Earlier this year, in the course of four months of travel in South-East Asia, my wife and I regularly found ourselves in places where there was, as they say, nothing to do of an evening. We'd have dinner, read, read some more, then sleep. Turning this entertainment-less situation to advantage, we decided to read Shakespeare aloud, perform it for ourselves. We swapped a copy of Mr Nice for one of the plays we didn't know so well: Antony and Cleopatra. I was Antony, obviously, and my wife was Cleopatra. The rest of the parts we divided up arbitrarily, taking turns to speak whichever lines came our way.
We hadn't read any Shakespeare for years, but were both entirely unsympathetic to the philistine argument that he – let alone Spenser or Chaucer – no longer has anything to say to kids from the inner city, that an appropriate education demands something more relevant to their own situation and experience than Coriolanus or As You Like It.
It came as a shock, then, to discover that he no longer had anything to say to us. It was unbelievably boring, and we had trouble making sense of a lot of what was being said. The play seemed to consist entirely of messengers coming and going, delivering reports on what was going to happen later. Off traipsed one messenger, in trudged another. It was like a cross between a cable news channel ("Coming up on CNN...") and a toga party.
Then there were the passages where the characters competed with each other to dress up some commonplace observations in all the rhetorical finery they could muster. The famous bits ("The barge she sat in, like a burnished throne...") seemed to come shrink-wrapped in quotation marks and sounded as if they had been lifted from The Waste Land. We made only halting progress. Weakened by the end of the first act, our resolve collapsed entirely midway through the third. We started skipping, and then we ground to a halt. Even with nothing else to do, reading Antony and Cleopatra seemed a pretty poor option compared with sleep.
Three months later, we were in Nevada for the Burning Man Festival. We arrived at the gates of the temporary city of Black Rock and were greeted with the words "Welcome home". That's what Burning Man is to me and the thousands of others who each year make this trek to the desert. Burning Man is the defining centre of my life. Asked recently by an Italian literary magazine if I considered myself a Londoner, English, British or European, I responded that I am, first and foremost, a citizen of Black Rock City. When I die, I want my ashes to be scattered on one of the communal fires there. On several occasions I've written little things about Burning Man, but what happens there exceeds all imagining. If you boiled down everything that was best about a year in London, you could trade it for about an hour here. An ideal city – as fantastic as one of Calvino's Invisible Cities – comes into existence and, then, at the end of the week disappears, leaving no trace in the white emptiness of the desert.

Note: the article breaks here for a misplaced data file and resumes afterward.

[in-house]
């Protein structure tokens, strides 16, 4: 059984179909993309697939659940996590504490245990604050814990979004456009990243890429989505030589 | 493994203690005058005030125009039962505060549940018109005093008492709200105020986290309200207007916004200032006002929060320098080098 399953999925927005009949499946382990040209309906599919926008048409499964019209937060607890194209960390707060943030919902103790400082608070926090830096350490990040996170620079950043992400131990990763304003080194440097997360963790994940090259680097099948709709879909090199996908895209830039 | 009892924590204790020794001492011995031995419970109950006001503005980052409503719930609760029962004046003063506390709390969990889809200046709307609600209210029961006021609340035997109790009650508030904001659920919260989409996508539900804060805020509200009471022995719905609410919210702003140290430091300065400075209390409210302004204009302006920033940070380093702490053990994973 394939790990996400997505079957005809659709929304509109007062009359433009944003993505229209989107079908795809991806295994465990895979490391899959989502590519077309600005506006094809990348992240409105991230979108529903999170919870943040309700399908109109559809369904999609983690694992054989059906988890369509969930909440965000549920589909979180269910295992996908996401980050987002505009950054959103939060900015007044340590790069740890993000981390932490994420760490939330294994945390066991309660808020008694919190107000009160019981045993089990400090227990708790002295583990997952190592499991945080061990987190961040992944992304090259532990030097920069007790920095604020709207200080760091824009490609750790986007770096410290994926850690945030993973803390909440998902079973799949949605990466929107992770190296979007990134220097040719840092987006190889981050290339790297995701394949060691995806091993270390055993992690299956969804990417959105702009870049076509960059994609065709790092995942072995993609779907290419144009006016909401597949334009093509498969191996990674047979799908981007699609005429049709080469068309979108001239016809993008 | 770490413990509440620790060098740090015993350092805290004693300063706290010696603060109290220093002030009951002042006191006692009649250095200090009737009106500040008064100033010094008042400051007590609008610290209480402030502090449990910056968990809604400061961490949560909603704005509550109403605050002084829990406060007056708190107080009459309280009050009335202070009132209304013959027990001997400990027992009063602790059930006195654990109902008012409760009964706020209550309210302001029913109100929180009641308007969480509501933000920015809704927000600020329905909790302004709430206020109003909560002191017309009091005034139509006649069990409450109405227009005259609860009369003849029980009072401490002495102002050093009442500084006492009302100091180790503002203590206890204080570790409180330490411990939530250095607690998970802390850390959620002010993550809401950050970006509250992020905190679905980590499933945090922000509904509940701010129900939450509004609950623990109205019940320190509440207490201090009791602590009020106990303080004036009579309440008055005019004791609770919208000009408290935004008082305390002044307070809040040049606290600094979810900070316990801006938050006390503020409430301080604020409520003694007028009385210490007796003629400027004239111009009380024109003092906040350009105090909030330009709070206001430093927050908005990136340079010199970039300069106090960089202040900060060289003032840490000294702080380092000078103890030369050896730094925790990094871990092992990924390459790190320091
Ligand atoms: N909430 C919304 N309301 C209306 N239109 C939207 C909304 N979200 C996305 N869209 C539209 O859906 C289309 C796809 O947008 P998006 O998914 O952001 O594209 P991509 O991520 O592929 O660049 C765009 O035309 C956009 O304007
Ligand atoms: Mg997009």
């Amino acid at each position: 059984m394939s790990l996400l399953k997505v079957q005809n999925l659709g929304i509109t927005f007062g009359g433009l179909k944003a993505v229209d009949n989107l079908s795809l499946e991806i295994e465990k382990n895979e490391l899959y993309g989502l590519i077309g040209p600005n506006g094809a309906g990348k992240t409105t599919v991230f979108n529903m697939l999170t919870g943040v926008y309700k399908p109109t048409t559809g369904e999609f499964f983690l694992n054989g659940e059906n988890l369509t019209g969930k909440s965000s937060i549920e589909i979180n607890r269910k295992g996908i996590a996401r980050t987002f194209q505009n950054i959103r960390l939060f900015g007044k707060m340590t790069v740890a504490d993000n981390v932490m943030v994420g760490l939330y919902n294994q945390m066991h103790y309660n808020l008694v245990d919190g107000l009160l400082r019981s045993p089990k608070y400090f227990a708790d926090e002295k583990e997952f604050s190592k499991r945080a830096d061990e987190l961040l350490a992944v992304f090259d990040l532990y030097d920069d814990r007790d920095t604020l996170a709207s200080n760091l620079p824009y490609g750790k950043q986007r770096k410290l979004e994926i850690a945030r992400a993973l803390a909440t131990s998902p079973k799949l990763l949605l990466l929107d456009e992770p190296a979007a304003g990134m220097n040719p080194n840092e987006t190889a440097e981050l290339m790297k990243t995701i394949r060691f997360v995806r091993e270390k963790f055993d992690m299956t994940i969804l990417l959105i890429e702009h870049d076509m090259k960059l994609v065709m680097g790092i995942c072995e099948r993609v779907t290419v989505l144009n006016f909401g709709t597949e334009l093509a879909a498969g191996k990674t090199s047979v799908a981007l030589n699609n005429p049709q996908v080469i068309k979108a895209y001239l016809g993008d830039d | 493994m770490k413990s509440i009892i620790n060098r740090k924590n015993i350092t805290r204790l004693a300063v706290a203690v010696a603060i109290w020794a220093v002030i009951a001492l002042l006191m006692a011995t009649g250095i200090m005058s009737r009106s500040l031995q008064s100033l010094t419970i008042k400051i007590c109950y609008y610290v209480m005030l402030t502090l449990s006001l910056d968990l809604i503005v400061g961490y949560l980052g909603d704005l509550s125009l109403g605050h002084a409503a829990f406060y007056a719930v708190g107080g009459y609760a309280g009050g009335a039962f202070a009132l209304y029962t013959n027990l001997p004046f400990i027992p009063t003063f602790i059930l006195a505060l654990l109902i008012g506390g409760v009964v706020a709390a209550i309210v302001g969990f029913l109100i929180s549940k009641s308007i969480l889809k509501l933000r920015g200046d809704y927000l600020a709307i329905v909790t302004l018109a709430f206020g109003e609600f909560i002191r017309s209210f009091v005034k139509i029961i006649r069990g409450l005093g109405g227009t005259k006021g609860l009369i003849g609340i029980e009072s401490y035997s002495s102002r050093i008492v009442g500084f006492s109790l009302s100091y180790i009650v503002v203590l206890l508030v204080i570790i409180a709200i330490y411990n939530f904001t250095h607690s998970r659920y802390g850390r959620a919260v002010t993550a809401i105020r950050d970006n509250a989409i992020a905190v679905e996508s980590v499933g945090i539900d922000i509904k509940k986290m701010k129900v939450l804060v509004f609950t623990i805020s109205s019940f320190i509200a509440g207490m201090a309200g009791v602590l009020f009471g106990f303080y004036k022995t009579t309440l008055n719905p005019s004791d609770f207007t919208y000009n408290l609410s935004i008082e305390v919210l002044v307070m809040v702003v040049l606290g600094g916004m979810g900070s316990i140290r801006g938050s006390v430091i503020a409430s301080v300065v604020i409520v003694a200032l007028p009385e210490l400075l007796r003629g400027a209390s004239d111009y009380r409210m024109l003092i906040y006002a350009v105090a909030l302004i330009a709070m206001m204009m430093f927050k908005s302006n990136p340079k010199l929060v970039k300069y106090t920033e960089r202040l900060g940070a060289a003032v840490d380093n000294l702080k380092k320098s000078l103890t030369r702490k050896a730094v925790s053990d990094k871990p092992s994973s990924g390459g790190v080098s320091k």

The Man burned on Saturday; other structures and art works were due to be burned on Sunday evening, but we had to be back in San Francisco and left at midday. The temperature was close to a hundred degrees. However slowly the traffic moved the dust was thick, choking. To organise the exodus, volunteers stood in the middle of the scorching desert, swathed in dust, directing traffic with endless patience and humour. I was exhausted from lack of sleep, feeling, as DH Lawrence put it when he was near this part of the world, that "I might drop dead if any more stupendousness assailed me". A few days earlier, my wife had become so dehydrated that she had to spend hours on an IV drip. It felt as if we had lived several lifetimes in the course of six days. We had seen and participated in something miraculous, but the most intense experience of the week still awaited us – and it was a literary one.
As you head towards Black Rock City, little messages of about five to 10 words are written on signs. These signs are spaced at 10-yard intervals, so that sentences emerge as you drive by. On the way out there are usually none of these signs, but this year there was one small sequence, barely legible through the swirling dust. On the first sign I read: "Our revels now are ended..." It was the beginning of Prospero's famous speech from The Tempest. How many times have I read this speech? I've lost count – enough, certainly, to mean that I don't read it so much as recognise it. I know it so well that I'm almost oblivious to it. Except now, as we drove slowly by, the lines unfolded in a new way. Each measured phrase was framed and isolated by a single sign. Cadence followed majestic cadence, exactly describing the indescribable wonders of which we had been a part:
"Our revels now are ended. These our actors,/ As I foretold you, were all spirits, and/ Are melted into air, into thin air;/ And, like the baseless fabric of this vision,/ The cloud-capped towers, the gorgeous palaces,/ The solemn temples, the great globe itself,/ Yea, all which it inherit, shall dissolve,/ And, like this insubstantial pageant faded,/ Leave not a rack behind. /We are such stuff/ As dreams are made on, and our little life/ Is rounded with a sleep."
I was in floods of tears – of awe, gratitude, love. Now, I am not one of nature's huggers, but as I got out of the car to hand a six pack of Calistoga to one of the guys – pierced, tattooed, as wild-looking as Caliban – directing traffic, I found myself embracing him as though he were a brother from whom I'd been separated at birth. Totally unfazed, looking at my tear- and dust-smeared face and still managing to direct traffic, he said, "You should stick around longer, man. We're gonna burn the rest of this shit tonight."
William Shakespeare himself could not have come up with a better response.Reuse content